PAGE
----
"Healthcare could look like this.”
Not a big deal ... yet
Payers hesitant about buying IPA model
That's the trademarked slogan used on the website for the Greater Rochester Independent Practice Association. Some might argue that the slogan should be: “Healthcare could look like this—if only the Greater Rochester Independent Practice Association had some health plan contracts.”
GRIPA, an organization that includes 812 physicians and their affiliate hospitals: 494-bed Rochester (N.Y.) General Hospital and 83-bed Newark Wayne (N.Y.) Community Hospital, has been working for close to three years to take full advantage of its federal approval to operate as an independent practice association, an association of competing physicians seeking joint fee-for-service contracts with private payers.
In September 2007, GRIPA became only the second clinically integrated IPA to get a favorable advisory opinion from the Federal Trade Commission. At the time, the organization's business model was hailed by some as the wave of the future (Sept. 24, 2007, p. 14). But after almost three years, there are only two clients GRIPA can claim: the employees and dependents of the Rochester General Health System, of which the IPA is a part, and LiDestri Foods, a 700-employee manufacturer of sauces, dips and other private-label and brand-name products.
“There's no guarantee that when you build a better mousetrap that someone is going to buy it,” said David Narrow, an attorney in the healthcare division of the FTC Bureau of Competition.
The Rochester market is dominated by two payers—Excellus Blue Cross and Blue Shield and MVP Health Care—and some observers have blamed GRIPA's small client base on the payers dragging their feet. Eric Nielsen, GRIPA chief medical officer, doesn't necessarily disagree. “That's not wrong, payers have been dragging their feet,” Nielsen said, adding that executive turnover at Excellus has also slowed negotiations.
Excellus spokesman Jim Redmond, however, said leadership changes at GRIPA had a role. He said the biggest factors have been the recession and uncertainty over healthcare reform. “Excellus BCBS remains very interested in the model the GRIPA represents and we have been in dialogue with them for more than a year,” Redmond said in an e-mail. “The conversation did slow for a few months while the entire country awaited direction on national healthcare reform and more definition of the role of accountable care organizations. Now that a broader understanding is starting to emerge, we are speaking not only with GRIPA, but also with a number of interested groups of hospitals and physicians throughout upstate New York (our service territory) about how we can best support their development.”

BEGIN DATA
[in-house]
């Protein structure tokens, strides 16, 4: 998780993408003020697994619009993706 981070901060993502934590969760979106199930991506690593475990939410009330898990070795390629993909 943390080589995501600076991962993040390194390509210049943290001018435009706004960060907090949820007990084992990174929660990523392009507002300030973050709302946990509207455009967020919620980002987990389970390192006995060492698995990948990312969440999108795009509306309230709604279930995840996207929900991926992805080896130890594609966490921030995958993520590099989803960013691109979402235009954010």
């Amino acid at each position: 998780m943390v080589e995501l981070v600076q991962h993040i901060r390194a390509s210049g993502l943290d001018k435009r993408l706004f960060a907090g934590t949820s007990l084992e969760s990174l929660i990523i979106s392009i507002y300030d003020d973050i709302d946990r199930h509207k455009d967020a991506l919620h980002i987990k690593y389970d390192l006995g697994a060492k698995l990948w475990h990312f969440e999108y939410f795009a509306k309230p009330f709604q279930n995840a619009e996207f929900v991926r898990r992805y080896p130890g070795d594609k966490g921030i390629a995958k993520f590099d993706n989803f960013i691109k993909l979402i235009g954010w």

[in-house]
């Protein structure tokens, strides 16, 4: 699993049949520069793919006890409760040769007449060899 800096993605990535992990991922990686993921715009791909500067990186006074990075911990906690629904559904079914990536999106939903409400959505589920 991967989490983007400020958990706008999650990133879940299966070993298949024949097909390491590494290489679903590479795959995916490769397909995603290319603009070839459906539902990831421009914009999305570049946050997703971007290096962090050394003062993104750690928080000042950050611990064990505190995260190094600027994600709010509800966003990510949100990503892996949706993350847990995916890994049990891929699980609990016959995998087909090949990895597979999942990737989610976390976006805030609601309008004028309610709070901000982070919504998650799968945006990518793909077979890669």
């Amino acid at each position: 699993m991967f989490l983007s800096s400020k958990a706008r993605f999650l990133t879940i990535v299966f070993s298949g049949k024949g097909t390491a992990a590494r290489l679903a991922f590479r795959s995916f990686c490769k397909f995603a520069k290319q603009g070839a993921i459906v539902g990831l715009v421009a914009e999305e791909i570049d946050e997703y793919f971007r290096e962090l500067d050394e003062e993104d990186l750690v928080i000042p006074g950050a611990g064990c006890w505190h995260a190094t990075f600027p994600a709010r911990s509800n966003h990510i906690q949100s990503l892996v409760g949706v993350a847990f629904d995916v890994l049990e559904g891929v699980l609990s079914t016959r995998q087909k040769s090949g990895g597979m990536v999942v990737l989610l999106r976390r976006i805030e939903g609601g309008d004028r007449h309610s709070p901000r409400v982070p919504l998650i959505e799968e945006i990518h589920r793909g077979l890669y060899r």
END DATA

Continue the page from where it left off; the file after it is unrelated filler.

Meanwhile, GRIPA's Nielsen said “a contract with MVP is off the table.” GRIPA is looking elsewhere now and has sought to “create diversity” in the market by recruiting three new Medicare Advantage plans to do business in the area and is looking to add more self-insured large employers, he said.
“We have several other contracts pending,” he said. “We had hoped to get employers to approach the payers and they said, ‘Why bother? Just go to us directly.' ” Nielsen said about 35% of the community's physicians are affiliated with GRIPA, but the IPA contract for clinical integration is nonexclusive so payers go around the organization and contract individually with its doctors.
GRIPA members use a secure, Health Insurance Portability and Accountability Act of 1996-compliant physician Web portal and database to share and store patient information—including clinical data from office visits and hospitalizations, laboratory results, and diagnostic imaging, Nielsen said. And, he said, that the database is then used to generate physician quality reports on preventive medicine and care management according to physician-created, evidence-based guidelines.
In theory and according to FTC belief, this approach will improve outcomes and lower costs, but Nielsen acknowledges their small client base has not yielded enough data to prove their case, which has also hindered GRIPA's growth. “If they insist on seeing outcomes data before the contract with us, it's a Catch-22,” he said. “But we don't have a lot of data, because we don't have a lot of members.”
In contrast, Oak Brook, Ill.-based Advocate Physician Partners, which is believed to be the largest clinically integrated IPA with some 3,400 doctors and eight hospitals, has five years of “value reports” posted on its website. According to the 2010 report, the clinical integration program's asthma outcomes initiative saved $16 million based on national cost averages and resulted in an estimated 37,920 days saved from absenteeism and lost productivity. The report also states that the organization's generic drug-prescribing initiative saves payers some $14.8 million annually.
Advocate Physician Partners has contracts with 10 payers in the market. Mark Shields, Advocate vice president for medical management, said the group has been encouraged by the FTC to talk about its program with providers and policy makers. Shields said that doctors are not allowed by the FTC to work together on setting prices for services—unless they are sharing financial risk or they are clinically integrated and working together to “add value to the marketplace” by increasing quality and lowering costs.
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